David Ngong’s chapter in Pentecostal Theology in Africa is on pneumatology (theology of the Spirit), which in African Pentecostal thought is closely connected to soteriology (theology of salvation). Indeed, the connection between the Spirit and Jesus is so intimate that rarely is distinction made between them. It’s not that ‘Spirit’ and ‘Jesus’ are used interchangeably, but the Spirit is more often referred to as ‘The Spirit of Jesus Christ’ than on its own.
The believer is protected against malevolent spiritual forces, such as witches, because where the Spirit of Jesus is present, other malevolent spiritual forces are dispelled. In the same manner, the Spirit of Jesus Christ effects healing from various forms of diseases, including even those that cannot be healed through scientific medicine. Even more, the Spirit enables individual transformation, such as changing the moral outlook of the believer. Being born-again is the expression used to describe this process of moral transformation.
Though the language sounds very ‘spiritual’ to western ears, many Pentecostals use it to stress human responsibility. Ngong recounts the story of Ghanaian pastor Mensa Otabil who was asked to pray for a woman because witches were stealing her money. He told her to put it in a bank where if it’s stolen, she’ll be reimbursed. Ngong says:
Thus he attempts to create in his congregants an imagination in which the Spirit is present and powerful, not only in miraculous ways, but also in ordinary human activities.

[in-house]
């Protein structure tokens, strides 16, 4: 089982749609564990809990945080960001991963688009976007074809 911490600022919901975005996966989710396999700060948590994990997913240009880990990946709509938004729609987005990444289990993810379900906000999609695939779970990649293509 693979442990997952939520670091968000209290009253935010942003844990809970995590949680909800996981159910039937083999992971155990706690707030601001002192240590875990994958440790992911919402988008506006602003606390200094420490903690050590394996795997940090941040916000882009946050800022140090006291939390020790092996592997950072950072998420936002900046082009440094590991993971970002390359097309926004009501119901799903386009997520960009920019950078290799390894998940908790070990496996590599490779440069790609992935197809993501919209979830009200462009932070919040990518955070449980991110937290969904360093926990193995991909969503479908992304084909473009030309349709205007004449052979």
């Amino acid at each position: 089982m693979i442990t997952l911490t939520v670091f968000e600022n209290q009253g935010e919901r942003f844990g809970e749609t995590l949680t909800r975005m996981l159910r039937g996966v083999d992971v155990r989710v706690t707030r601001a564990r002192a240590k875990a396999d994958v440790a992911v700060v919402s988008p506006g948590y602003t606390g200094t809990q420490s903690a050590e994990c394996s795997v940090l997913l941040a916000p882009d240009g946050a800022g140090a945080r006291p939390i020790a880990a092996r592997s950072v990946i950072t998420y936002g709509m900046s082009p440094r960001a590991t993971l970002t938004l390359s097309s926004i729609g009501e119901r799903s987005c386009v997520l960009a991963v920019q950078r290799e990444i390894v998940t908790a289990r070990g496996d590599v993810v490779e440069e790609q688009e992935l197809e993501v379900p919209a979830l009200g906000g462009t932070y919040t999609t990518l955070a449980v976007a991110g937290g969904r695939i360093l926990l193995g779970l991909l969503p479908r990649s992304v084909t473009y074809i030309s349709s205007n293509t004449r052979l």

This echoes what we saw last week with the importance of the wisdom tradition and how that intersects with how God brings healing in the world.
The paragraphs pertaining to Acts 2 and the coming of the Spirit were my favourite part of this chapter. They elucidate a phenomenon we know only too well!
Notice that the call came in the form of a ‘sound’ or an audible phenomenon that was used to bring the multiple together (v.6)… Audibility and ‘loudness’ is often associated with Pentecostalism…. Pentecostal worship, music, preaching, and prayer are often noted for being sound intensive and distinctly audible due to the vibrant worship, dynamic preaching and ecstatic utterances such as prophecy and speaking in tongues. This phenomenon is of course tied into the experiential nature of Pentecostalism, but it is also related to the idea that, for Pentecostals, when the Holy Spirit is present there has to be some audible or demonstrative evidence.
Tamie Davis is an Aussie living in Tanzania, writing at meetjesusatuni.com.